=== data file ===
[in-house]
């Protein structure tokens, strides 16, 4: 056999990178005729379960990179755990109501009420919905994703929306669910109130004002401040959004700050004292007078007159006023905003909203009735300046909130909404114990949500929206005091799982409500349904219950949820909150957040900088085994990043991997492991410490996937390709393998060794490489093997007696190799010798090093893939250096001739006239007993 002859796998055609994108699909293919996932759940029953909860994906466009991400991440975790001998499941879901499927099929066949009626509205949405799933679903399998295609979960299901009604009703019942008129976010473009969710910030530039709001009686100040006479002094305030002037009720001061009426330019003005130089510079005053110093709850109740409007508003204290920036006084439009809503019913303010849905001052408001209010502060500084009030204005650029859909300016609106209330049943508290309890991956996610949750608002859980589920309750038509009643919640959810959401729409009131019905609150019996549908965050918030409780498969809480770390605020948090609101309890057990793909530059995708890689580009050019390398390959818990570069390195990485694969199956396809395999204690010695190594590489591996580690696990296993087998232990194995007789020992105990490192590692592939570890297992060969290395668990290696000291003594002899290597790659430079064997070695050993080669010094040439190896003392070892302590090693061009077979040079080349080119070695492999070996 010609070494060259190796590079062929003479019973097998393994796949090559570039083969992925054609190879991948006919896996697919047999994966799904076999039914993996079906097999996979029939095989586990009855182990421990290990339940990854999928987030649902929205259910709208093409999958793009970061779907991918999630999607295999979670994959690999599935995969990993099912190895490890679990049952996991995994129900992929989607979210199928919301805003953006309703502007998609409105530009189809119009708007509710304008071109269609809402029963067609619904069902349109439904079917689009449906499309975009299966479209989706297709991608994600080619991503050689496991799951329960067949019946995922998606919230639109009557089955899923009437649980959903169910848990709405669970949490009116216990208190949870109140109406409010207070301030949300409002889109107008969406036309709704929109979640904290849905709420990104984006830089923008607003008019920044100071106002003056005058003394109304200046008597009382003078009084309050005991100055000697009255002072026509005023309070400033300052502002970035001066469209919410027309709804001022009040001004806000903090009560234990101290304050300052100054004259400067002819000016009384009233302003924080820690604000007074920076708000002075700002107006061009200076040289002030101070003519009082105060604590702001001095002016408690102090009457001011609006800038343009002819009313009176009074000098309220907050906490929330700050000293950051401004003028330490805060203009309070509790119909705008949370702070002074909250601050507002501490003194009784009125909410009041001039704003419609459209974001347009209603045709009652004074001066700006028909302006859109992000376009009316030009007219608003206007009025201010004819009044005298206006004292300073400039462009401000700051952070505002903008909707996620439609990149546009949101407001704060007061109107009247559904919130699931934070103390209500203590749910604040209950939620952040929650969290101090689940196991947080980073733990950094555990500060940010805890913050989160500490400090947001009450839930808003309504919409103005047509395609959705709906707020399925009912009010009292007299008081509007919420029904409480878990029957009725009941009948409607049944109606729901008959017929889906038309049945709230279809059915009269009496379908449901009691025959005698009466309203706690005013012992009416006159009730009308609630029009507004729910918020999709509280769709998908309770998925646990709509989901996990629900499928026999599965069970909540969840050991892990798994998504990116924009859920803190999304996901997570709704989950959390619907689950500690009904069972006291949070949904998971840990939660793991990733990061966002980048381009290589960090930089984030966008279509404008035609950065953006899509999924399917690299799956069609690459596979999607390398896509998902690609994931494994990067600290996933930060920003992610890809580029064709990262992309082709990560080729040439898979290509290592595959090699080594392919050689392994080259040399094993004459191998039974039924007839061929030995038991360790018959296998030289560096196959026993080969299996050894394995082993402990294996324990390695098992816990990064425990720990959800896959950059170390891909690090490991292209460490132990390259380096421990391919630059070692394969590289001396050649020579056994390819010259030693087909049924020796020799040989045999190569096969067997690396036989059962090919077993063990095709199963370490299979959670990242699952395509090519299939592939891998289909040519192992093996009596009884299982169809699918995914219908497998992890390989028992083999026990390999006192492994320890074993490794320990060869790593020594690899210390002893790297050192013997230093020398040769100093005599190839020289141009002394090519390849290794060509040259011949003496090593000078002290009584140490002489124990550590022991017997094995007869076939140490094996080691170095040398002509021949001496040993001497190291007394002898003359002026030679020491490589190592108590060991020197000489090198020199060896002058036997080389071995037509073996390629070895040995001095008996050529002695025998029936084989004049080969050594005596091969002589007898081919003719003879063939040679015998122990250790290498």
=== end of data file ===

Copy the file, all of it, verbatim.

[in-house]
């Protein structure tokens, strides 16, 4: 056999990178005729379960990179755990109501009420919905994703929306669910109130004002401040959004700050004292007078007159006023905003909203009735300046909130909404114990949500929206005091799982409500349904219950949820909150957040900088085994990043991997492991410490996937390709393998060794490489093997007696190799010798090093893939250096001739006239007993 002859796998055609994108699909293919996932759940029953909860994906466009991400991440975790001998499941879901499927099929066949009626509205949405799933679903399998295609979960299901009604009703019942008129976010473009969710910030530039709001009686100040006479002094305030002037009720001061009426330019003005130089510079005053110093709850109740409007508003204290920036006084439009809503019913303010849905001052408001209010502060500084009030204005650029859909300016609106209330049943508290309890991956996610949750608002859980589920309750038509009643919640959810959401729409009131019905609150019996549908965050918030409780498969809480770390605020948090609101309890057990793909530059995708890689580009050019390398390959818990570069390195990485694969199956396809395999204690010695190594590489591996580690696990296993087998232990194995007789020992105990490192590692592939570890297992060969290395668990290696000291003594002899290597790659430079064997070695050993080669010094040439190896003392070892302590090693061009077979040079080349080119070695492999070996 010609070494060259190796590079062929003479019973097998393994796949090559570039083969992925054609190879991948006919896996697919047999994966799904076999039914993996079906097999996979029939095989586990009855182990421990290990339940990854999928987030649902929205259910709208093409999958793009970061779907991918999630999607295999979670994959690999599935995969990993099912190895490890679990049952996991995994129900992929989607979210199928919301805003953006309703502007998609409105530009189809119009708007509710304008071109269609809402029963067609619904069902349109439904079917689009449906499309975009299966479209989706297709991608994600080619991503050689496991799951329960067949019946995922998606919230639109009557089955899923009437649980959903169910848990709405669970949490009116216990208190949870109140109406409010207070301030949300409002889109107008969406036309709704929109979640904290849905709420990104984006830089923008607003008019920044100071106002003056005058003394109304200046008597009382003078009084309050005991100055000697009255002072026509005023309070400033300052502002970035001066469209919410027309709804001022009040001004806000903090009560234990101290304050300052100054004259400067002819000016009384009233302003924080820690604000007074920076708000002075700002107006061009200076040289002030101070003519009082105060604590702001001095002016408690102090009457001011609006800038343009002819009313009176009074000098309220907050906490929330700050000293950051401004003028330490805060203009309070509790119909705008949370702070002074909250601050507002501490003194009784009125909410009041001039704003419609459209974001347009209603045709009652004074001066700006028909302006859109992000376009009316030009007219608003206007009025201010004819009044005298206006004292300073400039462009401000700051952070505002903008909707996620439609990149546009949101407001704060007061109107009247559904919130699931934070103390209500203590749910604040209950939620952040929650969290101090689940196991947080980073733990950094555990500060940010805890913050989160500490400090947001009450839930808003309504919409103005047509395609959705709906707020399925009912009010009292007299008081509007919420029904409480878990029957009725009941009948409607049944109606729901008959017929889906038309049945709230279809059915009269009496379908449901009691025959005698009466309203706690005013012992009416006159009730009308609630029009507004729910918020999709509280769709998908309770998925646990709509989901996990629900499928026999599965069970909540969840050991892990798994998504990116924009859920803190999304996901997570709704989950959390619907689950500690009904069972006291949070949904998971840990939660793991990733990061966002980048381009290589960090930089984030966008279509404008035609950065953006899509999924399917690299799956069609690459596979999607390398896509998902690609994931494994990067600290996933930060920003992610890809580029064709990262992309082709990560080729040439898979290509290592595959090699080594392919050689392994080259040399094993004459191998039974039924007839061929030995038991360790018959296998030289560096196959026993080969299996050894394995082993402990294996324990390695098992816990990064425990720990959800896959950059170390891909690090490991292209460490132990390259380096421990391919630059070692394969590289001396050649020579056994390819010259030693087909049924020796020799040989045999190569096969067997690396036989059962090919077993063990095709199963370490299979959670990242699952395509090519299939592939891998289909040519192992093996009596009884299982169809699918995914219908497998992890390989028992083999026990390999006192492994320890074993490794320990060869790593020594690899210390002893790297050192013997230093020398040769100093005599190839020289141009002394090519390849290794060509040259011949003496090593000078002290009584140490002489124990550590022991017997094995007869076939140490094996080691170095040398002509021949001496040993001497190291007394002898003359002026030679020491490589190592108590060991020197000489090198020199060896002058036997080389071995037509073996390629070895040995001095008996050529002695025998029936084989004049080969050594005596091969002589007898081919003719003879063939040679015998122990250790290498």